Last night, I volunteered at the MDA telethon. It was my second time. This year was in honor of my cousin, Frankie who recently passed away. Yesterday, I cried before the telethon. This would be the first year without asking the question “How is Frankie?” I now know the answer.
Some of my friends are contemplating whether the telethon is more of a degrading media spectacle at the expense of the children. I sometimes think so too.
But then again, we are in America. The place where you have to constantly be in someone’s face in order to remind them of other people’s struggles. Imagine no telethon next year. Hmmm…what would happen to the kids?
Do you really think that Americans out of the kindness of their own hearts will give generous amounts of money to the MDA? I doubt it. Even the celebrities got together to raise money for the victims of September 11. Why? Because they know that Americans have a short attention span and the media is the best way to persuade them to open their hearts and wallets.
Perhaps telethons can take a more dignified approach to their marketing strategy. Not all disabled people are weak victims of their own confinement but then again who wants to give money to disabled people with a job, a happy marriage and a wonderful home? Not me!
So where can we find a middle ground for these telethons while still maintaining the dignity of the very same people who need the help? One solution would be to demonstrate people who are leading happy and healthy lives with the help of the organization asking for donations. There doesn’t seem to be a gun pointing at the heads of the children and parents on any of the telethons. They realize that without this money their lives will be more difficult than it already is.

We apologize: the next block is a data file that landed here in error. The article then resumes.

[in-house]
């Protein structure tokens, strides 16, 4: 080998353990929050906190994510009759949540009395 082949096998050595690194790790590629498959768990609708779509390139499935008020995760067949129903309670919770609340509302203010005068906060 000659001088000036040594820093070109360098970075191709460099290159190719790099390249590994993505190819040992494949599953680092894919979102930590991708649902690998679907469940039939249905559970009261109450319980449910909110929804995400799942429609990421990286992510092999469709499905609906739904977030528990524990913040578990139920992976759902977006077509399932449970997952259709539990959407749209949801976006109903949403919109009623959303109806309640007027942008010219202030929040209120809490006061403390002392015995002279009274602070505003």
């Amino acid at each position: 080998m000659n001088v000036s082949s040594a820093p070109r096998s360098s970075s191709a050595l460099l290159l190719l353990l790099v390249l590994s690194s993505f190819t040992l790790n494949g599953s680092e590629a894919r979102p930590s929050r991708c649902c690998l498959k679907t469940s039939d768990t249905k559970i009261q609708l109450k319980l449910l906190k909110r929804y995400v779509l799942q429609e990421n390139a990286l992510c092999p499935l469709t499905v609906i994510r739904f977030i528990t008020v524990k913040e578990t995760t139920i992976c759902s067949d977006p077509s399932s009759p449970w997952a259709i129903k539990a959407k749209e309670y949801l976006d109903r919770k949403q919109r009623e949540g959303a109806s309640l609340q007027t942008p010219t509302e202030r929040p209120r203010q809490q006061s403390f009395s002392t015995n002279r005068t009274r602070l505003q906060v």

Sometimes we need to touch the compassionate nerve of Americans and even their guilty side as well. In a society where material possession is a goal, the guilt factor can actually bring people back to some humble beginnings. People who are not disabled complain about how difficult it is in this volatile economy yet they don’t have to worry about buying medicine to live, wheelchairs, therapy, crutches, hospital beds, personal attendants and more. The government is not out there giving this stuff away to those who need it. We do need help. I am not denying that. It is great to know that at least a few types of disabilities are getting financial assistance. I know I have lived with Osteogenesis Imperfecta all my life. I have survived over 50 fractures and nine operations. But no telethon helped my family while I was growing up. I don’t have a phone number where I can call when I have a flat tire or need a new wheelchair. So maybe this marketing technique bothers people. Ok, no problem.
But let me leave you with this thought, when was the last time you gave to a disabled organization without being asked?